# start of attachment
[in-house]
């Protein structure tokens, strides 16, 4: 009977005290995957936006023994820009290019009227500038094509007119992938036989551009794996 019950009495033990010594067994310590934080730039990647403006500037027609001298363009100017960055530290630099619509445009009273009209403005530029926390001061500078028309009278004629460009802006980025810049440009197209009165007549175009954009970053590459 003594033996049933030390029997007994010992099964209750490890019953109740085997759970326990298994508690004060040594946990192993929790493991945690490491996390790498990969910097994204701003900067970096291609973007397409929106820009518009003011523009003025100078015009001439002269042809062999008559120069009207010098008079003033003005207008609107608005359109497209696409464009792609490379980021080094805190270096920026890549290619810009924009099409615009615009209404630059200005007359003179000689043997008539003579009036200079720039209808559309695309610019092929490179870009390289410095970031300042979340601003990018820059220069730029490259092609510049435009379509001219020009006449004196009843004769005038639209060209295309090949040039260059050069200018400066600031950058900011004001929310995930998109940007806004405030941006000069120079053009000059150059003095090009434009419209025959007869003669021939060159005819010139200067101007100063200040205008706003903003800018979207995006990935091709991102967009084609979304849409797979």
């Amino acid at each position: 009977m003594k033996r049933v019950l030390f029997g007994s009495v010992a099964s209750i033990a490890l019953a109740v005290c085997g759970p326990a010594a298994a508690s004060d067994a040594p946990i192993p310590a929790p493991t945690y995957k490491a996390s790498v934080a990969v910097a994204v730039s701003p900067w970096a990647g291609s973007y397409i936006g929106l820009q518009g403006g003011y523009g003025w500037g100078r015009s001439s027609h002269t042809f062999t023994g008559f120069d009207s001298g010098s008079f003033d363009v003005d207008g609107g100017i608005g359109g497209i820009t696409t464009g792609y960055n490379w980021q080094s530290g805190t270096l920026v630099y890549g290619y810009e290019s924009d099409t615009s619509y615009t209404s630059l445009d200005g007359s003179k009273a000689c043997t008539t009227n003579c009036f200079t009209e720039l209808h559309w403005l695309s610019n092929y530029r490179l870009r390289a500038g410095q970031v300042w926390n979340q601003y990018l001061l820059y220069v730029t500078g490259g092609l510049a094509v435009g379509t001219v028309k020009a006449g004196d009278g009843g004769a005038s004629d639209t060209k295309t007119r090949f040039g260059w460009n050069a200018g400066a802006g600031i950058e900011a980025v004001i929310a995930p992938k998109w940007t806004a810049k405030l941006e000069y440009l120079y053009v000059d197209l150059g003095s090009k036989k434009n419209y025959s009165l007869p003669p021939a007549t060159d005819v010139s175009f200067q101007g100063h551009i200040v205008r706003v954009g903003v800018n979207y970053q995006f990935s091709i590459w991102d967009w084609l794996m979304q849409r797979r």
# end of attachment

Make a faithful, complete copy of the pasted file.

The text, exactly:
[in-house]
């Protein structure tokens, strides 16, 4: 009977005290995957936006023994820009290019009227500038094509007119992938036989551009794996 019950009495033990010594067994310590934080730039990647403006500037027609001298363009100017960055530290630099619509445009009273009209403005530029926390001061500078028309009278004629460009802006980025810049440009197209009165007549175009954009970053590459 003594033996049933030390029997007994010992099964209750490890019953109740085997759970326990298994508690004060040594946990192993929790493991945690490491996390790498990969910097994204701003900067970096291609973007397409929106820009518009003011523009003025100078015009001439002269042809062999008559120069009207010098008079003033003005207008609107608005359109497209696409464009792609490379980021080094805190270096920026890549290619810009924009099409615009615009209404630059200005007359003179000689043997008539003579009036200079720039209808559309695309610019092929490179870009390289410095970031300042979340601003990018820059220069730029490259092609510049435009379509001219020009006449004196009843004769005038639209060209295309090949040039260059050069200018400066600031950058900011004001929310995930998109940007806004405030941006000069120079053009000059150059003095090009434009419209025959007869003669021939060159005819010139200067101007100063200040205008706003903003800018979207995006990935091709991102967009084609979304849409797979």
């Amino acid at each position: 009977m003594k033996r049933v019950l030390f029997g007994s009495v010992a099964s209750i033990a490890l019953a109740v005290c085997g759970p326990a010594a298994a508690s004060d067994a040594p946990i192993p310590a929790p493991t945690y995957k490491a996390s790498v934080a990969v910097a994204v730039s701003p900067w970096a990647g291609s973007y397409i936006g929106l820009q518009g403006g003011y523009g003025w500037g100078r015009s001439s027609h002269t042809f062999t023994g008559f120069d009207s001298g010098s008079f003033d363009v003005d207008g609107g100017i608005g359109g497209i820009t696409t464009g792609y960055n490379w980021q080094s530290g805190t270096l920026v630099y890549g290619y810009e290019s924009d099409t615009s619509y615009t209404s630059l445009d200005g007359s003179k009273a000689c043997t008539t009227n003579c009036f200079t009209e720039l209808h559309w403005l695309s610019n092929y530029r490179l870009r390289a500038g410095q970031v300042w926390n979340q601003y990018l001061l820059y220069v730029t500078g490259g092609l510049a094509v435009g379509t001219v028309k020009a006449g004196d009278g009843g004769a005038s004629d639209t060209k295309t007119r090949f040039g260059w460009n050069a200018g400066a802006g600031i950058e900011a980025v004001i929310a995930p992938k998109w940007t806004a810049k405030l941006e000069y440009l120079y053009v000059d197209l150059g003095s090009k036989k434009n419209y025959s009165l007869p003669p021939a007549t060159d005819v010139s175009f200067q101007g100063h551009i200040v205008r706003v954009g903003v800018n979207y970053q995006f990935s091709i590459w991102d967009w084609l794996m979304q849409r797979r």